If you’re no stranger to working on multiple projects throughout the day, you’re probably going to be working on multiple tasks within the same project as well. In a fast-paced environment (like your usual digital agency), you’ll probably find yourself in a position where you need to stash your current changes to complete another task which has a higher priority.
Sometimes you’re able to
git stash your changes and use
git stash apply to put them back when you’re ready however, sometimes it might be necessary for someone else to continue the work you started. If you’re not working on your own change/feature/hotfix branch (using git flow) then it might be easier to send over a patch file to the lucky developer tasked to finish your work.
In the same way
git stash will stash your unstaged files, the contents of your
git diff will essentially be your patch file.
To create a patch file from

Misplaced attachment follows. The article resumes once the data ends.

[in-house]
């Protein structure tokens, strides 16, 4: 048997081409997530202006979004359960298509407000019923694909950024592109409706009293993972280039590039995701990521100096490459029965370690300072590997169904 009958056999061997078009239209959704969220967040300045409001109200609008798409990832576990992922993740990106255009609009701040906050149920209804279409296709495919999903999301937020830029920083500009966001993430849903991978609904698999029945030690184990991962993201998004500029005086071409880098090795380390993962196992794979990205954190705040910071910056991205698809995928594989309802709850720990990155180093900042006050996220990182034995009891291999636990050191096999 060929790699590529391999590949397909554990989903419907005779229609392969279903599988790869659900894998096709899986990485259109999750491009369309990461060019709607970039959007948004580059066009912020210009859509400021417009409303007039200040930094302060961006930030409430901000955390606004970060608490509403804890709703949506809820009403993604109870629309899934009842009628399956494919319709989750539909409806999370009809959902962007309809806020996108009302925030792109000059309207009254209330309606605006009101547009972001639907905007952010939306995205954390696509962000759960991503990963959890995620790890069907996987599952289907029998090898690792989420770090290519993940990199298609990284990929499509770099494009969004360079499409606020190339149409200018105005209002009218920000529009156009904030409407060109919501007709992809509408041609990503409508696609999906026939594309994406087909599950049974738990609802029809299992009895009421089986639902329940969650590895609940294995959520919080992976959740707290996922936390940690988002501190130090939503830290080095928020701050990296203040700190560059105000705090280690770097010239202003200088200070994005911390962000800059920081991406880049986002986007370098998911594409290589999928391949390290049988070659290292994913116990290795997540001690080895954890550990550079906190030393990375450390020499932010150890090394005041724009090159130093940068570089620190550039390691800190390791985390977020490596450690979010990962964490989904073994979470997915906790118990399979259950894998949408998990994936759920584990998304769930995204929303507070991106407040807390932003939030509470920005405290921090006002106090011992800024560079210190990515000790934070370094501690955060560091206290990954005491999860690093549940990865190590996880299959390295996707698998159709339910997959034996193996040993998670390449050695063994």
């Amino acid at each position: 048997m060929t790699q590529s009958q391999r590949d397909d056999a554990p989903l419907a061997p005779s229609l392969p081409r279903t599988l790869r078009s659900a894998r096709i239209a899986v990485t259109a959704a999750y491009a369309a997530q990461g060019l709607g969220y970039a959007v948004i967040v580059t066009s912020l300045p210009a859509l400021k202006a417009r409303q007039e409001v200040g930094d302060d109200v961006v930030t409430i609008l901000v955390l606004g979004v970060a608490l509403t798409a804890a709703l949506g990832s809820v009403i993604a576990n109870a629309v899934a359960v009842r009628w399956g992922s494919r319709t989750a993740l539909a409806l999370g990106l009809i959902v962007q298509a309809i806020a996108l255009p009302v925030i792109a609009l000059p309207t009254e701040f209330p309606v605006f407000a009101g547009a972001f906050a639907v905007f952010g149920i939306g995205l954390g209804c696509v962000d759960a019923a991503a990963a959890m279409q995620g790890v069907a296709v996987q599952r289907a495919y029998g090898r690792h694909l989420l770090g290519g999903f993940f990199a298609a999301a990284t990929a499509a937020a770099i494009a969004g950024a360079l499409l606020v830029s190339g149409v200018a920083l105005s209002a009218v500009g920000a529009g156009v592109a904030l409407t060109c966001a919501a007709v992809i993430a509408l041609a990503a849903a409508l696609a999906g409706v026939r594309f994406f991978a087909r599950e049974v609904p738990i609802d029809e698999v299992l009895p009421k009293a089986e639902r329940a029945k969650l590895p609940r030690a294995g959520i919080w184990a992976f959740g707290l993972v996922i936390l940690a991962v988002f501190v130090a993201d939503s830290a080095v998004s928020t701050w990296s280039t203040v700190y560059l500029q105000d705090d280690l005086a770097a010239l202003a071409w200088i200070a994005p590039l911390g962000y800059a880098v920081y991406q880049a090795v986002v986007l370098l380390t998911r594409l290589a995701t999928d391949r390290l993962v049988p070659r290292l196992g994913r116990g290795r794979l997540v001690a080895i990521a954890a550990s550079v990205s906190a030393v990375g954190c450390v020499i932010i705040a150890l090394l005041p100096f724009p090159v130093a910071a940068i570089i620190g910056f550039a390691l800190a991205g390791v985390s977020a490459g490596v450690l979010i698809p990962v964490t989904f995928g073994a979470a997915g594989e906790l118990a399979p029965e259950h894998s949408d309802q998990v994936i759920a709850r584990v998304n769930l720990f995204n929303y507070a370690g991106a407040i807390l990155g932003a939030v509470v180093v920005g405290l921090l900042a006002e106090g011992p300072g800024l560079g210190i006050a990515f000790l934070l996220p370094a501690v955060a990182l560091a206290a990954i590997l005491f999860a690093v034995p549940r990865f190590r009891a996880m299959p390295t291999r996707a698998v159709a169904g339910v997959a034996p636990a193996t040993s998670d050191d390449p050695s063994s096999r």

git diff simply run the following command:
git diff > changes.patch
And to put those changes back into your unstaged area, use the patch command:
patch -p0 < changes.patch
This is a very quick and dirty way of creating and applying patches however, Git comes with some useful commands to dry run, check and apply patches for you. Using the native commands, you can do the following:
Create a patch
git format-patch master --stdout > changes.patch
See what changes a patch will make:
git apply --stat changes.patch
Check a patch:
git apply --check changes.patch
Apply and sign off a patch:
git am --signoff < changes.patch